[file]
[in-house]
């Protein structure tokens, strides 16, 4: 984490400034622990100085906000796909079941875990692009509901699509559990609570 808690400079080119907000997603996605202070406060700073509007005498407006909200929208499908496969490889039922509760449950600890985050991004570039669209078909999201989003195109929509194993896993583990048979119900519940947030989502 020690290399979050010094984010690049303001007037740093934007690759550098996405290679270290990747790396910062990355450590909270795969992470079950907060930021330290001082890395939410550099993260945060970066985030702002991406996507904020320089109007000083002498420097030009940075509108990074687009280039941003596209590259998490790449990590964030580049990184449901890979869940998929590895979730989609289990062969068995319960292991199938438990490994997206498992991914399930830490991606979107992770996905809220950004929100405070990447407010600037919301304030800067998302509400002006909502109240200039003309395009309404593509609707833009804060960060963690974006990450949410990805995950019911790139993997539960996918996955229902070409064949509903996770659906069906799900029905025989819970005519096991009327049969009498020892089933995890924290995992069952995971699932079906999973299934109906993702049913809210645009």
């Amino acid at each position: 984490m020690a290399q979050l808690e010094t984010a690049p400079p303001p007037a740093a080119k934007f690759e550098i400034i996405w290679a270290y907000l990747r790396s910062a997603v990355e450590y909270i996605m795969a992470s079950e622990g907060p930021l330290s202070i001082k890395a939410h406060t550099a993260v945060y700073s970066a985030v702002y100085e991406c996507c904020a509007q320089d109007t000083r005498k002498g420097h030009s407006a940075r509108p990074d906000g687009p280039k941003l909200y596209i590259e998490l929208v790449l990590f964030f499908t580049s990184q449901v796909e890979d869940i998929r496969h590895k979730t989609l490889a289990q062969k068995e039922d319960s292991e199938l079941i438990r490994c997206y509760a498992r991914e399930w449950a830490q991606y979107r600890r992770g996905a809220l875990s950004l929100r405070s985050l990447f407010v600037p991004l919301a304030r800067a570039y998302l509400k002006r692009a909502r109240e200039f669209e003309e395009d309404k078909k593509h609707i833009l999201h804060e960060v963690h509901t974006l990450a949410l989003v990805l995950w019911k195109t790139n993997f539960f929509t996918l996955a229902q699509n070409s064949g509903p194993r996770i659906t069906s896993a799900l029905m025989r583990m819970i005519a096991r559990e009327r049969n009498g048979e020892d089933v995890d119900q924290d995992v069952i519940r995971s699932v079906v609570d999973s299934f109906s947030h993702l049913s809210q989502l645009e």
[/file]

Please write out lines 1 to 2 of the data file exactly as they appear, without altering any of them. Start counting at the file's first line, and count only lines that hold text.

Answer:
[in-house]
């Protein structure tokens, strides 16, 4: 984490400034622990100085906000796909079941875990692009509901699509559990609570 808690400079080119907000997603996605202070406060700073509007005498407006909200929208499908496969490889039922509760449950600890985050991004570039669209078909999201989003195109929509194993896993583990048979119900519940947030989502 020690290399979050010094984010690049303001007037740093934007690759550098996405290679270290990747790396910062990355450590909270795969992470079950907060930021330290001082890395939410550099993260945060970066985030702002991406996507904020320089109007000083002498420097030009940075509108990074687009280039941003596209590259998490790449990590964030580049990184449901890979869940998929590895979730989609289990062969068995319960292991199938438990490994997206498992991914399930830490991606979107992770996905809220950004929100405070990447407010600037919301304030800067998302509400002006909502109240200039003309395009309404593509609707833009804060960060963690974006990450949410990805995950019911790139993997539960996918996955229902070409064949509903996770659906069906799900029905025989819970005519096991009327049969009498020892089933995890924290995992069952995971699932079906999973299934109906993702049913809210645009």